By: Ron L Hilley II
Employers and insurers often deal with claims in which it seems
the injured employee is exaggerating his or her symptoms, particularly when
there is no objective testing that can explain the levels of reported
pain. At this year’s workers’ compensation seminar, psychiatrist Dr.
Matthew Norman discussed the difference between the medical terms “malingering”
and “conversion” within a worker’s compensation claim and how employers and
insurers can determine if the claimant is, in fact, malingering.
A claimant is considered to be malingering when he or she intentionally produces false or grossly exaggerated physical symptoms to obtain financial compensation, drugs, or avoid work. Conversion, on the other hand, is the unintentional manifestation of physical symptoms (such as blindness, paralysis, etc.) without any “real” pathology causing those symptoms.* The difference can be difficult to grasp, especially since the diagnosis is largely dependent upon the patient’s word.
Dr. Norman discussed what is known as the Rogers’ adaptation model which suggests that claimants are more likely to malinger when:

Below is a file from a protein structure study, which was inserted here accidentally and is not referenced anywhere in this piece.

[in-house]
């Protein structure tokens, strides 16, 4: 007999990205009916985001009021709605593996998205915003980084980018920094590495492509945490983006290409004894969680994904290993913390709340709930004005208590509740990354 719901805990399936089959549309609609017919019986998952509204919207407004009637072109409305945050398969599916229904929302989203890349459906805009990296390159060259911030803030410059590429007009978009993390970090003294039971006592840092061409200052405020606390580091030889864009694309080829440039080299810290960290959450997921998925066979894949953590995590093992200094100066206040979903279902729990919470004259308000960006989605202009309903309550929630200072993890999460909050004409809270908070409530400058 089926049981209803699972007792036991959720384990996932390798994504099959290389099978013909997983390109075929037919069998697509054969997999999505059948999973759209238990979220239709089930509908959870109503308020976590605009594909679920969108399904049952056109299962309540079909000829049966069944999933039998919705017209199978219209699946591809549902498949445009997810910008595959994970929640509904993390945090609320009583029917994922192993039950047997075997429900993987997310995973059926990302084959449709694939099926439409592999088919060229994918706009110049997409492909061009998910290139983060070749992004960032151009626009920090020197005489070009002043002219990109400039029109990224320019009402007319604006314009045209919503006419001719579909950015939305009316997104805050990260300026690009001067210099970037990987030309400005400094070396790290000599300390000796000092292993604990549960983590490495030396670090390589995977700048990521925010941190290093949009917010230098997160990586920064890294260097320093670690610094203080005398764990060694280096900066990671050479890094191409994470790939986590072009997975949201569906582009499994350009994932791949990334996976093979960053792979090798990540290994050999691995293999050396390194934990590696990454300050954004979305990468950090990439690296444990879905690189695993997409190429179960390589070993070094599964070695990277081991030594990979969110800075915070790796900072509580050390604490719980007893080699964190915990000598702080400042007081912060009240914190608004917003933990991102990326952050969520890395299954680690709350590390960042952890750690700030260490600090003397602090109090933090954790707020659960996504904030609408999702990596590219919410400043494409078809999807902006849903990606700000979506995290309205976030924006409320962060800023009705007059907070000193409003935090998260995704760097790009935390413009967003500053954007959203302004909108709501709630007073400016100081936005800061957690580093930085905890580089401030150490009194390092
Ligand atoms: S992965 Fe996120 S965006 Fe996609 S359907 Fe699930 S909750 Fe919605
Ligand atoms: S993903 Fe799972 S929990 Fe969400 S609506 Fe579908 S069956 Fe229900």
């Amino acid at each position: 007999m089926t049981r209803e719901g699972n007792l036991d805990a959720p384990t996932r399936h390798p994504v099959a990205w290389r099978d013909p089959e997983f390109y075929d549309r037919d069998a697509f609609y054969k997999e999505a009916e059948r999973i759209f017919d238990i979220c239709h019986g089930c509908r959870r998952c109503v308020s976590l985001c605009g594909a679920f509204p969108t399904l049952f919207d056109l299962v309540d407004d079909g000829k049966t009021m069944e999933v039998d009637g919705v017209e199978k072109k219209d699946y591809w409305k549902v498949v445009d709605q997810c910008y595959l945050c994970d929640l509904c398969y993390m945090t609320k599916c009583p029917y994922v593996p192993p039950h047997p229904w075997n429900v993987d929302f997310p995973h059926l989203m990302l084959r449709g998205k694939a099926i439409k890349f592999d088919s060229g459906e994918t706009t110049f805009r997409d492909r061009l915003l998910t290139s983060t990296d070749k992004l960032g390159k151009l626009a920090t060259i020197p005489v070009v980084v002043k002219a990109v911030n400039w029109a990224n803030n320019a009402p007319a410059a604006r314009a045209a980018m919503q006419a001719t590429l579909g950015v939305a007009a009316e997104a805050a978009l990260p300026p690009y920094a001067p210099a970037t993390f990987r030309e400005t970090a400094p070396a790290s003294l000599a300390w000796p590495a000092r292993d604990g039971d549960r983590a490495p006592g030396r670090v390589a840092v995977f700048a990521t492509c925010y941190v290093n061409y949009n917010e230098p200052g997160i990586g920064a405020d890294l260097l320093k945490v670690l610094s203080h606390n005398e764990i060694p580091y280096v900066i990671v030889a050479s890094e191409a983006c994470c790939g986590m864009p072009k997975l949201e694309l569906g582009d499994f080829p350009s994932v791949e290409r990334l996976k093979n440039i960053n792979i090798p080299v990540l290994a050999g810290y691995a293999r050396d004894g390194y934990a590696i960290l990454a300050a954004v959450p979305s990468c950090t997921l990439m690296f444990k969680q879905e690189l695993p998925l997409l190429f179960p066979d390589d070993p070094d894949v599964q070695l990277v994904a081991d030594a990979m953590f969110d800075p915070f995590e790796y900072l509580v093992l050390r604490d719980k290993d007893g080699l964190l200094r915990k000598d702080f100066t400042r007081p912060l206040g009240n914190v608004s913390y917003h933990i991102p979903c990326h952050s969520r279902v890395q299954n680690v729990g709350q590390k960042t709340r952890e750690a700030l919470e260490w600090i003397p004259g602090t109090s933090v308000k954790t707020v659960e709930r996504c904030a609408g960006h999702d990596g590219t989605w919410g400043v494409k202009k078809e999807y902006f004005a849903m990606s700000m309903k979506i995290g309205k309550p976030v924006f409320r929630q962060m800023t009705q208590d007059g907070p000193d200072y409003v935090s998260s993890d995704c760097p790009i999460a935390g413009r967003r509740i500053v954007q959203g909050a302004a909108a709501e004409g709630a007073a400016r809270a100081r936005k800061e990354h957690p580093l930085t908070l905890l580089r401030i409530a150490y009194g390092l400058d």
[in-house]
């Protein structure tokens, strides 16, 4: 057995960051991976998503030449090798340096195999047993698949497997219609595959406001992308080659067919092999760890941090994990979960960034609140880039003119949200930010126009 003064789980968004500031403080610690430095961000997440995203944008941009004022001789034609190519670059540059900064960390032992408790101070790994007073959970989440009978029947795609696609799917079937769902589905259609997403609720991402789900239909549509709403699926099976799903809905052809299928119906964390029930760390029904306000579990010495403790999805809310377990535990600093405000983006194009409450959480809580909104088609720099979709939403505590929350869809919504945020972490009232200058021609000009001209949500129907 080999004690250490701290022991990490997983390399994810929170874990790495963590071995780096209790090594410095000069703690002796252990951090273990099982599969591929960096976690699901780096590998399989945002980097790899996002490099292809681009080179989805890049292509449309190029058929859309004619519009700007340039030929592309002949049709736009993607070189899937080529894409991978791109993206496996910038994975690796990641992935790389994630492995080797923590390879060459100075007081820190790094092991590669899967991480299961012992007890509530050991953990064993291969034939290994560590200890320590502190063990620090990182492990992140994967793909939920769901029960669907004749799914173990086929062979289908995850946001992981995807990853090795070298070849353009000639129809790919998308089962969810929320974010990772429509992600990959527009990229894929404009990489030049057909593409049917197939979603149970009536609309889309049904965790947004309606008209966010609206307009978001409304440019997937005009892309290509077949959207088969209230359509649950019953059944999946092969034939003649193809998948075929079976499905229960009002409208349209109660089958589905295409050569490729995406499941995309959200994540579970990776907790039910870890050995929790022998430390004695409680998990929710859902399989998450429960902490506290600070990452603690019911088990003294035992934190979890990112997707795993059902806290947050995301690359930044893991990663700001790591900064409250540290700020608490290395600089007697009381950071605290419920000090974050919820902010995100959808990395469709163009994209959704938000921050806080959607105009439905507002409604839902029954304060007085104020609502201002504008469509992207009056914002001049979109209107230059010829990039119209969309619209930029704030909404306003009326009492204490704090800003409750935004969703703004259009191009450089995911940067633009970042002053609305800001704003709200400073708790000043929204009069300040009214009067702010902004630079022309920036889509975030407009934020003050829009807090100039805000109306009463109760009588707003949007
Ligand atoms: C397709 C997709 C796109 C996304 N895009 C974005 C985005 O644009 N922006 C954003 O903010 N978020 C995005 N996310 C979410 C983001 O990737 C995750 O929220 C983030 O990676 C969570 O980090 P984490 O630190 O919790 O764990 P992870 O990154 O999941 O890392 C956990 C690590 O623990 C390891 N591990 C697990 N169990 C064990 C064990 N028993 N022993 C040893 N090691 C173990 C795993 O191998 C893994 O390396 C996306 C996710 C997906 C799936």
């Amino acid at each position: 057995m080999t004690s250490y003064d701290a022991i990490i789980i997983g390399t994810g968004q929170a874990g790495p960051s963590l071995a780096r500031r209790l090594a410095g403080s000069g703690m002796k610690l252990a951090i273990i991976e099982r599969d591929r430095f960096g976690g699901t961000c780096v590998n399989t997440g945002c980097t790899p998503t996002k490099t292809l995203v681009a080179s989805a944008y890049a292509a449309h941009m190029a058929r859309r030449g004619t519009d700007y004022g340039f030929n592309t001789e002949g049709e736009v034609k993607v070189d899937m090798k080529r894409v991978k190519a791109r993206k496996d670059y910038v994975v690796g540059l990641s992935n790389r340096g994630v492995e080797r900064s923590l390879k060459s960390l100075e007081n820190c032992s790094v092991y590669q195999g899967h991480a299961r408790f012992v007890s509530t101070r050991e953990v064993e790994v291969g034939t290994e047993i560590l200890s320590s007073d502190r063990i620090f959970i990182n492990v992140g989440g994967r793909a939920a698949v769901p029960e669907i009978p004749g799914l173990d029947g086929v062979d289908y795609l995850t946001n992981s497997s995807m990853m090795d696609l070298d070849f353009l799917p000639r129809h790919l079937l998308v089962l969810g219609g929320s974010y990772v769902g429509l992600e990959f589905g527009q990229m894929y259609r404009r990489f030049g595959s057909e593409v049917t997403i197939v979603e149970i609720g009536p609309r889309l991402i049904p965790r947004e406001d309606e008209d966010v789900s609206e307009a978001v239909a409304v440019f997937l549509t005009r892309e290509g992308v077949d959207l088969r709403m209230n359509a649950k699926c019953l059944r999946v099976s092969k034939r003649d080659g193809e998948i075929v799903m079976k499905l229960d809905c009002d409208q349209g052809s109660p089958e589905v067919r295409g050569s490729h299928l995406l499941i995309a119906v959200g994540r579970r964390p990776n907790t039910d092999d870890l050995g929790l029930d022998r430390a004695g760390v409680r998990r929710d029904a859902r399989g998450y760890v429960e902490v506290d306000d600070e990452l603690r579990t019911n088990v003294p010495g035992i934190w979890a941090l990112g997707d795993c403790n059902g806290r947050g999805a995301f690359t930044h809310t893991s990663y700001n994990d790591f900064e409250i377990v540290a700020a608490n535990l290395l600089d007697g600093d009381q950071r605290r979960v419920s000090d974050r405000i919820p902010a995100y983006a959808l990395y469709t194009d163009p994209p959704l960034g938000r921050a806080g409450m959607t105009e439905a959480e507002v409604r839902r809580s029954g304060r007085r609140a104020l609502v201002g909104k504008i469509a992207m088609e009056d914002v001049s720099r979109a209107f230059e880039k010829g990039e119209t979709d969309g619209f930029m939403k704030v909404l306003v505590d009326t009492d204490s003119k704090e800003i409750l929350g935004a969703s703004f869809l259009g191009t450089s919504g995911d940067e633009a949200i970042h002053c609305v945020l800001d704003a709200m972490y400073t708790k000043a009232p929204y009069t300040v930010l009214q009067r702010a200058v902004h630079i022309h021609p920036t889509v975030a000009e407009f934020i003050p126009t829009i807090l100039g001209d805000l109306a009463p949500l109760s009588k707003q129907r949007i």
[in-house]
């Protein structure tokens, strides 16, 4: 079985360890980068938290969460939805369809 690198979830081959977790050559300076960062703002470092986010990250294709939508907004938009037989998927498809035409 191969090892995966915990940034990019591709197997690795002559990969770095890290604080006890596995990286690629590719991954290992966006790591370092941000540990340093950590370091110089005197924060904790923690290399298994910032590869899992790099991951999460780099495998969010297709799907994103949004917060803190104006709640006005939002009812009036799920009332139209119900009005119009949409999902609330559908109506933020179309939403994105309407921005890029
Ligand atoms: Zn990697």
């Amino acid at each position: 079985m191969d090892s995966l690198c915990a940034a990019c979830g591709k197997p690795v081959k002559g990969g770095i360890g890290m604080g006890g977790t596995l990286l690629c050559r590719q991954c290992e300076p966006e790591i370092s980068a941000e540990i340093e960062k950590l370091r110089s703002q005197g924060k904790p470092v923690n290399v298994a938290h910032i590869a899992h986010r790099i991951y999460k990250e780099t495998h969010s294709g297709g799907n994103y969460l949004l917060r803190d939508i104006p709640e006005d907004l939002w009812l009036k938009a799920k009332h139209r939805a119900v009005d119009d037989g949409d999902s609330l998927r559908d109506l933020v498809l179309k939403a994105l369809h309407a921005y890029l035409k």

- an evaluation is perceived as adversarial;
- the personal stakes are very high; and
- no alternatives appear viable.
Workers’ compensation claimants are therefore prone to malingering as
litigation is inherently adversarial and often there is at least perceived
money on the table in possible settlement.
How can employers and insurers detect malingering versus conversion? One option is a psychiatric Independent Medical Evaluation (IME). Employers and Insurers often only consider psychiatric IMEs in cases where the injured employee is asking for coverage of psychological treatment, but they can also use a psychiatric IME when a claimant is suspected of malingering and expensive medical treatment is being considered. These IMEs involve analyzing the claimant’s past history, including prior worker’s compensation claims and medical history, as well as screening and testing to determine whether the claimant is in fact malingering. However, the doctors guard the exact method of the testing to protect the accuracy of the results. An IME which detects malingering may influence the authorized treating physician’s treatment plan going forward and save employer and insurers medical costs.
* American Psychiatric Association, Diagnostic and Statistical Manual of Mental Disorders, (5th ed. 2013).